Thursday, 8 December 2011

Jeremy Clarkson: Why Does He Say These Things?

Jeremy Clarkson created a bit of a kerfuffle at the beginning of the month, on the BBC programme called The One Show.

For those who do not know what The One Show is, here is a link. It is aired on the BBC every day of the week in the evening, around 19.00 hours. I watch it very rarely these days. I watched it when it first started airing, which was a few years ago. It was a dull programme featuring pointless topical reports (rising water levels in Rutland Waters) and interviews with non-entities. The programme was presented by a prematurely greying corpulent man with a face like a baked potato, and a thin woman who spoke in Irish accent (probably because she was Irish).

The corpulent man with a face like a baked potato had the air of someone who had decided, probably around the time he grew pubes, that he was a catch and was not prepared to let go of the mistaken notion despite the mounting evidence to the contrary. The woman who spoke with Irish accent, for reasons best known to her (but others could guess at), had decided to accentuate the Potato Head’s grandiose delusion by responding to every lame comment he made as if he was the greatest wit since Groucho Marx. Then the Potato Head left the programme and ‘defected’ to the rival ITV.  I think he now fronts its sports programme, where he makes similar lame comments as the ones he used to make on The One Show, which are not funny in the least. His co-presenter, the woman who spoke in Irish accent, left The One Show soon after the Potato Head left the show, and I remember reading somewhere that that was because the two of them were having it off. The Potato Head also divorced his wife, I think. (I guess I could google these two to find out whether all of this is correct, but I am not interested really in these two—despite the hundreds of words I have wasted on them so far—; the person I want to write about, and I shall come to him in due course, is Jeremy Clarkson. Besides, life is too short to find out about what P-listed celebrities on British television get up to in their sordid little lives. As a further aside, I think it is a good ploy to start anything about which you are ignorant but want to be dismissive with the words ‘Life is too short . .’. When you use these words, you are conveying that while you accept you are pig-ignorant about the subject matter, you are ignorant by choice. There are more interesting or pressing matters clamouring for your attention and they take priority over the subject matter you are choosing to be ignorant about, because it is not important.)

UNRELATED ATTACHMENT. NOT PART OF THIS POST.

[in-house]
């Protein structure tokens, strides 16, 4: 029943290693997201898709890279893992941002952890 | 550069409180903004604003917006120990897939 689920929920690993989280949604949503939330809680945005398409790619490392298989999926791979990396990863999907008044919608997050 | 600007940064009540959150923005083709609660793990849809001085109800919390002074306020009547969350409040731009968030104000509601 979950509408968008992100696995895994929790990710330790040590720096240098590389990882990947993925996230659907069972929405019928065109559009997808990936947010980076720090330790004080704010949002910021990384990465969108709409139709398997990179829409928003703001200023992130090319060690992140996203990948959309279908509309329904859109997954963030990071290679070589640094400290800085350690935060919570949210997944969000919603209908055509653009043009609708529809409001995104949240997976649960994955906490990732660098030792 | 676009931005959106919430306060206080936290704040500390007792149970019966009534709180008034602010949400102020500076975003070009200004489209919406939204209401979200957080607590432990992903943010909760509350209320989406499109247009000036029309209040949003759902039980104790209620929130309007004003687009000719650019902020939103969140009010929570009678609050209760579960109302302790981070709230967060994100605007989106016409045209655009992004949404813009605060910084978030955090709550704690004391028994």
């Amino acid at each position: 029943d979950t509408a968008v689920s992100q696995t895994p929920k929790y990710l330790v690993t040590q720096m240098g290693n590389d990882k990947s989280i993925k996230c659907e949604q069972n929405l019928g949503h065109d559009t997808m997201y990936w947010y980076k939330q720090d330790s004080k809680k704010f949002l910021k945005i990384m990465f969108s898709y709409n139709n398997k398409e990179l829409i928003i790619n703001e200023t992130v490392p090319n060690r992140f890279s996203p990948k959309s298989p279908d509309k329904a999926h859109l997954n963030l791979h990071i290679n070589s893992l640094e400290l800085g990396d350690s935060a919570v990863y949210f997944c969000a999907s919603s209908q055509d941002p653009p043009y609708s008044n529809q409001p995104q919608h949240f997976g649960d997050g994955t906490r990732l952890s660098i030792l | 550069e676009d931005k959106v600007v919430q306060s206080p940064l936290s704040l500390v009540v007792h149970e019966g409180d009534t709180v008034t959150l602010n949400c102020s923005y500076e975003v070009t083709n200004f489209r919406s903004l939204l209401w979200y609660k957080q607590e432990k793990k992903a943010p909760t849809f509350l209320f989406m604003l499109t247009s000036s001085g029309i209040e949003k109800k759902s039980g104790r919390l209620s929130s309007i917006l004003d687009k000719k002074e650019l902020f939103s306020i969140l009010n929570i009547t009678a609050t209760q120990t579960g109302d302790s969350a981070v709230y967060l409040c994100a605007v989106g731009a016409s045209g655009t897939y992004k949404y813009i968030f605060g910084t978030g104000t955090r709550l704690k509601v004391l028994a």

Anyway, back to The One Show. The show is now fronted by another man (who, from certain angles has a passing resemblance, I think, to the monkeys in the extremely addictive on-line game on my mobile called Angry Birds—Rio) and a woman who does not speak in Irish accent and has a bit more flesh on her than the woman who spoke in Irish accent.